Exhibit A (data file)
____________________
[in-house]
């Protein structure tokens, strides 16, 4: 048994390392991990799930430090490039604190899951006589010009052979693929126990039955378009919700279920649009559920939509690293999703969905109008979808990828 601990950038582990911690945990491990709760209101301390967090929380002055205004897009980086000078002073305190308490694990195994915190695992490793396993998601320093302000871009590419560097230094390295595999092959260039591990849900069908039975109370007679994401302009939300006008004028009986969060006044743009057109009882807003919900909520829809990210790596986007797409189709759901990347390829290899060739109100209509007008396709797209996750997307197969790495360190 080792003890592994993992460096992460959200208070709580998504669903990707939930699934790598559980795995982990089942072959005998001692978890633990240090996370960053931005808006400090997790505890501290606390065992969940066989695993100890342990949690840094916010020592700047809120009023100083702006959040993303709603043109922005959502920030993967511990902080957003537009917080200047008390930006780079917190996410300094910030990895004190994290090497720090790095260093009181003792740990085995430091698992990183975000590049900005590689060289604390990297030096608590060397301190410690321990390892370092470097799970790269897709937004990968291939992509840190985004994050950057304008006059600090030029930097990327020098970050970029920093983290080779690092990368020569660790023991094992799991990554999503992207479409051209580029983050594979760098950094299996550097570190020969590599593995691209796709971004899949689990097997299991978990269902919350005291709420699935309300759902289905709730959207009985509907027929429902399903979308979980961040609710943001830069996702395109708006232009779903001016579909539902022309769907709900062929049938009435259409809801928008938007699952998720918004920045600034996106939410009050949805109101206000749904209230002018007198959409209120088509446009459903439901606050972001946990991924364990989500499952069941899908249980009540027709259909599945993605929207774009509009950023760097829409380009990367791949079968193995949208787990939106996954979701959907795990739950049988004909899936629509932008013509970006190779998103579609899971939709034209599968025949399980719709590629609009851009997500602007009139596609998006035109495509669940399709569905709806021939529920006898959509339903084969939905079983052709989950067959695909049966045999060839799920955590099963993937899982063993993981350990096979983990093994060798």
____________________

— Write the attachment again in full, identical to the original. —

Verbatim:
[in-house]
């Protein structure tokens, strides 16, 4: 048994390392991990799930430090490039604190899951006589010009052979693929126990039955378009919700279920649009559920939509690293999703969905109008979808990828 601990950038582990911690945990491990709760209101301390967090929380002055205004897009980086000078002073305190308490694990195994915190695992490793396993998601320093302000871009590419560097230094390295595999092959260039591990849900069908039975109370007679994401302009939300006008004028009986969060006044743009057109009882807003919900909520829809990210790596986007797409189709759901990347390829290899060739109100209509007008396709797209996750997307197969790495360190 080792003890592994993992460096992460959200208070709580998504669903990707939930699934790598559980795995982990089942072959005998001692978890633990240090996370960053931005808006400090997790505890501290606390065992969940066989695993100890342990949690840094916010020592700047809120009023100083702006959040993303709603043109922005959502920030993967511990902080957003537009917080200047008390930006780079917190996410300094910030990895004190994290090497720090790095260093009181003792740990085995430091698992990183975000590049900005590689060289604390990297030096608590060397301190410690321990390892370092470097799970790269897709937004990968291939992509840190985004994050950057304008006059600090030029930097990327020098970050970029920093983290080779690092990368020569660790023991094992799991990554999503992207479409051209580029983050594979760098950094299996550097570190020969590599593995691209796709971004899949689990097997299991978990269902919350005291709420699935309300759902289905709730959207009985509907027929429902399903979308979980961040609710943001830069996702395109708006232009779903001016579909539902022309769907709900062929049938009435259409809801928008938007699952998720918004920045600034996106939410009050949805109101206000749904209230002018007198959409209120088509446009459903439901606050972001946990991924364990989500499952069941899908249980009540027709259909599945993605929207774009509009950023760097829409380009990367791949079968193995949208787990939106996954979701959907795990739950049988004909899936629509932008013509970006190779998103579609899971939709034209599968025949399980719709590629609009851009997500602007009139596609998006035109495509669940399709569905709806021939529920006898959509339903084969939905079983052709989950067959695909049966045999060839799920955590099963993937899982063993993981350990096979983990093994060798």